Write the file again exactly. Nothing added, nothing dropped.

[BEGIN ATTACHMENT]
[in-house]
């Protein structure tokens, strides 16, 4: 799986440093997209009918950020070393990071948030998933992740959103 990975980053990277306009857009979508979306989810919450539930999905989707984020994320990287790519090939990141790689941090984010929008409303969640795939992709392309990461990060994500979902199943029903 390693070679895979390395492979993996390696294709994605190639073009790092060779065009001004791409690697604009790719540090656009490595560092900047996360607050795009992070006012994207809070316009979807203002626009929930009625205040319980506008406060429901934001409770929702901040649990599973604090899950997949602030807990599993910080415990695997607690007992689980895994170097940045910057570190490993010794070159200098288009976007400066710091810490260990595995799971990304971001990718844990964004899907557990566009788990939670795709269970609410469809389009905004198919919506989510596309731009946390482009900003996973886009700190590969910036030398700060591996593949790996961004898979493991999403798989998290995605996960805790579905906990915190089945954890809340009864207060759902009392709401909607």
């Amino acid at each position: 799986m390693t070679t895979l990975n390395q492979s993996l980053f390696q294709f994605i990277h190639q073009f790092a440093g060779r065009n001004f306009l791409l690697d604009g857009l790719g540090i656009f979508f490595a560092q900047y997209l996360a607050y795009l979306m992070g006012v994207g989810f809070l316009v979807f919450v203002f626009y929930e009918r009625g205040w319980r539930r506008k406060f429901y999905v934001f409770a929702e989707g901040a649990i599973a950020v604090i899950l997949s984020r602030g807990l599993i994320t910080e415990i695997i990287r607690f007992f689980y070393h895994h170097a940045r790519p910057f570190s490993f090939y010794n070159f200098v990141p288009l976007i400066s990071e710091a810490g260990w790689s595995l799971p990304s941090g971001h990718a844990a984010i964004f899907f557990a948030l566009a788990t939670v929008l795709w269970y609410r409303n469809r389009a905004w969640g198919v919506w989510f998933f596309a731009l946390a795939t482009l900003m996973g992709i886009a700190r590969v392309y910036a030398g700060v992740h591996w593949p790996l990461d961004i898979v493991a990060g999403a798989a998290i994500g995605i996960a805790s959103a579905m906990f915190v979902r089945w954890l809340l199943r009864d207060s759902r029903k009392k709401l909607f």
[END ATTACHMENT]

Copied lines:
[in-house]
């Protein structure tokens, strides 16, 4: 799986440093997209009918950020070393990071948030998933992740959103 990975980053990277306009857009979508979306989810919450539930999905989707984020994320990287790519090939990141790689941090984010929008409303969640795939992709392309990461990060994500979902199943029903 390693070679895979390395492979993996390696294709994605190639073009790092060779065009001004791409690697604009790719540090656009490595560092900047996360607050795009992070006012994207809070316009979807203002626009929930009625205040319980506008406060429901934001409770929702901040649990599973604090899950997949602030807990599993910080415990695997607690007992689980895994170097940045910057570190490993010794070159200098288009976007400066710091810490260990595995799971990304971001990718844990964004899907557990566009788990939670795709269970609410469809389009905004198919919506989510596309731009946390482009900003996973886009700190590969910036030398700060591996593949790996961004898979493991999403798989998290995605996960805790579905906990915190089945954890809340009864207060759902009392709401909607």
């Amino acid at each position: 799986m390693t070679t895979l990975n390395q492979s993996l980053f390696q294709f994605i990277h190639q073009f790092a440093g060779r065009n001004f306009l791409l690697d604009g857009l790719g540090i656009f979508f490595a560092q900047y997209l996360a607050y795009l979306m992070g006012v994207g989810f809070l316009v979807f919450v203002f626009y929930e009918r009625g205040w319980r539930r506008k406060f429901y999905v934001f409770a929702e989707g901040a649990i599973a950020v604090i899950l997949s984020r602030g807990l599993i994320t910080e415990i695997i990287r607690f007992f689980y070393h895994h170097a940045r790519p910057f570190s490993f090939y010794n070159f200098v990141p288009l976007i400066s990071e710091a810490g260990w790689s595995l799971p990304s941090g971001h990718a844990a984010i964004f899907f557990a948030l566009a788990t939670v929008l795709w269970y609410r409303n469809r389009a905004w969640g198919v919506w989510f998933f596309a731009l946390a795939t482009l900003m996973g992709i886009a700190r590969v392309y910036a030398g700060v992740h591996w593949p790996l990461d961004i898979v493991a990060g999403a798989a998290i994500g995605i996960a805790s959103a579905m906990f915190v979902r089945w954890l809340l199943r009864d207060s759902r029903k009392k709401l909607f």